Superman and My Homies, by Martha Thomases
The month of July was a veritable traveling sideshow for me. Between professional obligations and family emergencies, I barely saw my husband … and my kitty even less. I’ve had to seek out new, ever more tantalizing kinds of cat food for her to tolerate my continued presence in our home.
All of this makes me think of Superman.
When John Byrne relaunched the series, there was a lot of talk about Superman being not just the Last Son of Krypton, but the last Kryptonian. That didn’t last very long, and today we have remnants of the old continuity, with Supergirl and the Phantom Zone and the Bottled City of Kandor.
I like that Superman, but he’s not the character with whom I grew up. My Superman is the pre-Crisis version, the one published from the late 1950s up to the Byrne reboot. Sent to Earth shortly after his birth, his memories of Krypton are vivid but brief. He was already a toddler when the Kents found him in that field in Kansas.
Maybe it was because the character had been around for such a long time, and the creative teams were having trouble coming up with new ideas for stories, but there is a certain melancholy about the Man of Steel in that era. Kal-El had huge responsibilities, and no one close to him. His parents died with his planet; his foster-parents died before he left for Metropolis. He was afraid to commit to the women he loved, not because of anything as terrestrial as a fear of close relationships, but because he was afraid he’d put them in danger. Even his own cousin, who could have been a close confidante, was kept at arm’s length so he could train her to protect their adopted home.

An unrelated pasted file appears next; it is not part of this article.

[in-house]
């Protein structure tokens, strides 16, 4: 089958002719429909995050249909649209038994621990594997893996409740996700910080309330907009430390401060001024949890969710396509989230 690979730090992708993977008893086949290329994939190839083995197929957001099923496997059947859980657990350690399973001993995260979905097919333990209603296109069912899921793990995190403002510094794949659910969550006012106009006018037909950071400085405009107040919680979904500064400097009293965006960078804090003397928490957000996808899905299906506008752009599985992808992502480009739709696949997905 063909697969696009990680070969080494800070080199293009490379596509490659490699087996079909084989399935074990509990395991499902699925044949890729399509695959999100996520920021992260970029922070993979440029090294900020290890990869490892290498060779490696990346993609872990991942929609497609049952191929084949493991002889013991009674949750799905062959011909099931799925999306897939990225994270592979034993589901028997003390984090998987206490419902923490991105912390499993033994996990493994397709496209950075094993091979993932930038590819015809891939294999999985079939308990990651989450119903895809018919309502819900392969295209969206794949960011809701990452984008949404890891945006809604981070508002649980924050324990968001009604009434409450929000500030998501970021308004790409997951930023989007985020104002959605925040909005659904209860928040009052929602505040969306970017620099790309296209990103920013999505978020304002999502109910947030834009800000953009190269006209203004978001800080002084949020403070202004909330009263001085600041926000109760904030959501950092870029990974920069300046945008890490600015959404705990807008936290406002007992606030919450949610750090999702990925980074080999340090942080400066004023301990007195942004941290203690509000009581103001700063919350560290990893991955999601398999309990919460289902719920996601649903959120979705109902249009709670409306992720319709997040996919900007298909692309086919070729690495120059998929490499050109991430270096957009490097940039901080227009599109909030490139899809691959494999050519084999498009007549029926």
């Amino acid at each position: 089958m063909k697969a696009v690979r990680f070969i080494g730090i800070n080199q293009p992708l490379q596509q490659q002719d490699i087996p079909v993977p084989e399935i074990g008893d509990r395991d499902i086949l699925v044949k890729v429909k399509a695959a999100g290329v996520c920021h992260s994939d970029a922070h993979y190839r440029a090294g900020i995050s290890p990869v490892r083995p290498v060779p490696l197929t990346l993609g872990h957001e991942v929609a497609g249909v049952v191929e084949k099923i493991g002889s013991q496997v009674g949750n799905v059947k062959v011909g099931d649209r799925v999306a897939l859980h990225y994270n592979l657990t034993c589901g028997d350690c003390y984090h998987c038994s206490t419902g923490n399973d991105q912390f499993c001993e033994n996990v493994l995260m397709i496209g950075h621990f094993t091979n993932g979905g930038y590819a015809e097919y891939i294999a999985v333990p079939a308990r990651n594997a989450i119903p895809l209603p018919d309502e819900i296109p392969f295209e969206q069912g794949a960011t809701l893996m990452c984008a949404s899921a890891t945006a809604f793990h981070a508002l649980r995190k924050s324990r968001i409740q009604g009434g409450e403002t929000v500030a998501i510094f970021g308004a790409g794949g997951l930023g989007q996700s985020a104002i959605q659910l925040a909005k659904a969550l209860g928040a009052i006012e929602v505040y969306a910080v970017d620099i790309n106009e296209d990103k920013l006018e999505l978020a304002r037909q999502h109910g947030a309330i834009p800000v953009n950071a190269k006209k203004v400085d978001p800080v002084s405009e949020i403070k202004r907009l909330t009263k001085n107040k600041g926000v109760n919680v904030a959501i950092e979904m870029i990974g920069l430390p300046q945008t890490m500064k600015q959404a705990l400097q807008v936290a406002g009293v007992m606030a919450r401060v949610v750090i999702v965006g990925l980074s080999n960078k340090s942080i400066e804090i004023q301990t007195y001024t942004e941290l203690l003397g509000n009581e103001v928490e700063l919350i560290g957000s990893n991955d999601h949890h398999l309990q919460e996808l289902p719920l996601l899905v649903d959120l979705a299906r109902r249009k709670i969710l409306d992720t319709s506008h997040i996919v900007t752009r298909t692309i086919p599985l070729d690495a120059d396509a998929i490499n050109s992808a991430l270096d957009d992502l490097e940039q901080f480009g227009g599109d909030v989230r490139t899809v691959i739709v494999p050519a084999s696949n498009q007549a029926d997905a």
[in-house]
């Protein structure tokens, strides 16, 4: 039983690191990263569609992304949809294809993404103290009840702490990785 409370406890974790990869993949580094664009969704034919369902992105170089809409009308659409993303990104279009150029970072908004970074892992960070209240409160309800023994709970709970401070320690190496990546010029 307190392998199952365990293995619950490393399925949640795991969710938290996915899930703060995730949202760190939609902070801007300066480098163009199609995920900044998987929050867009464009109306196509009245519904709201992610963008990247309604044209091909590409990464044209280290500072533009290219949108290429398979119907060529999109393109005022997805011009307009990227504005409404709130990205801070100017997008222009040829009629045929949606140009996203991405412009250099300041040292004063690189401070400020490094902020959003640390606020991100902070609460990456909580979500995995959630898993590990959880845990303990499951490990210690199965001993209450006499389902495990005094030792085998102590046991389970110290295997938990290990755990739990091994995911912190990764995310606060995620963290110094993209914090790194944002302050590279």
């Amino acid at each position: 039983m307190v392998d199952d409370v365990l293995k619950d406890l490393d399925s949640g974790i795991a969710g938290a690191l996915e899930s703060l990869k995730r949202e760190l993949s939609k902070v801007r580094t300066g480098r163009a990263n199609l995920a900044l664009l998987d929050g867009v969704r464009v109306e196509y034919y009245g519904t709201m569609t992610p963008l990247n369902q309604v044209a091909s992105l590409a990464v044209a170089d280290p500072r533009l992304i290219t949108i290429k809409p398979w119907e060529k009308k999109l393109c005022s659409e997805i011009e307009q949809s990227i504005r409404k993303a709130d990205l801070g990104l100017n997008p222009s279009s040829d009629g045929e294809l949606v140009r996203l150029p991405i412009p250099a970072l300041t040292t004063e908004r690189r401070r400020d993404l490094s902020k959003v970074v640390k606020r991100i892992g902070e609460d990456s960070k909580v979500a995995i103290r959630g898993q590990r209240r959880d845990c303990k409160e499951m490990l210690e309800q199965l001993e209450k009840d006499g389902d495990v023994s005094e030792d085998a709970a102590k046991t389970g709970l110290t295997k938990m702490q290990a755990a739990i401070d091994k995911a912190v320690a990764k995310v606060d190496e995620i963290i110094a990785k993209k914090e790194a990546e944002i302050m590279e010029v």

This is the Superman who needed a Fortress of Solitude, where he could escape, at least for a while, the cries for help that flooded his every waking moment. Amid the cold from the top of world, he could conduct experiments, write to his intergalactic pen-pals, and build enormous monuments to his dead parents.
There was a string of stories in which Superman went back in time and met his parents. He was able to show them the man he grew up to be, and gain their approval (calling Dr. Freud!). He fell in love with a Kryptonian movie star, a love more doomed than most star-crossed lovers, since she was dead before he reached Earth.
Superman was not the only character in these stories to be in a perpetual state of mourning over what might have been. Lex Luthor discovered a planet, went to visit, and saved the population from a dreadful menace. In return, he was their hero, adored when he was there, honored with massive statues and parades. According to the people making those comics, Luthor’s need to show up his rival on Earth was stronger than his desire for love on this distant planet.
Sure, these stories could be funny, too. Who doesn’t giggle when Superman plays a trick on Lois and Lana as they try to discover his secret identity? And the two women, friends but arch-rivals for Superman’s heart, would compete for his love as if a simple contest can change a person’s deepest feelings. Instead, it made Superman feel even more distant from those who lived around him.
The art of Wayne Boring and Curt Swan, with a Superman who had a long jaw and rigid carriage, added to the moroseness of these stories. Poor Clark Kent, unable to find any true friends because he couldn’t show his real self. Poor Superman, unable to let down his burdens and relax with his family. All you needed was a soundtrack from Leonard Cohen or Nick Cave, and you’d have an infinite mirror of depression.
Alan Moore and Curt Swan captured this brilliantly in their pre-Byrne story, What Ever Happened to the Man of Tomorrow? It’s sweet and funny, and still makes me cry. I’m not crying for my lost childhood, but for a man who finally found a way to fit in.
Martha Thomases, Media Goddess of ComicMix, finds that feeding members of her family their favorite foods and rubbing their bellies is all she needs to be accepted by her loved ones.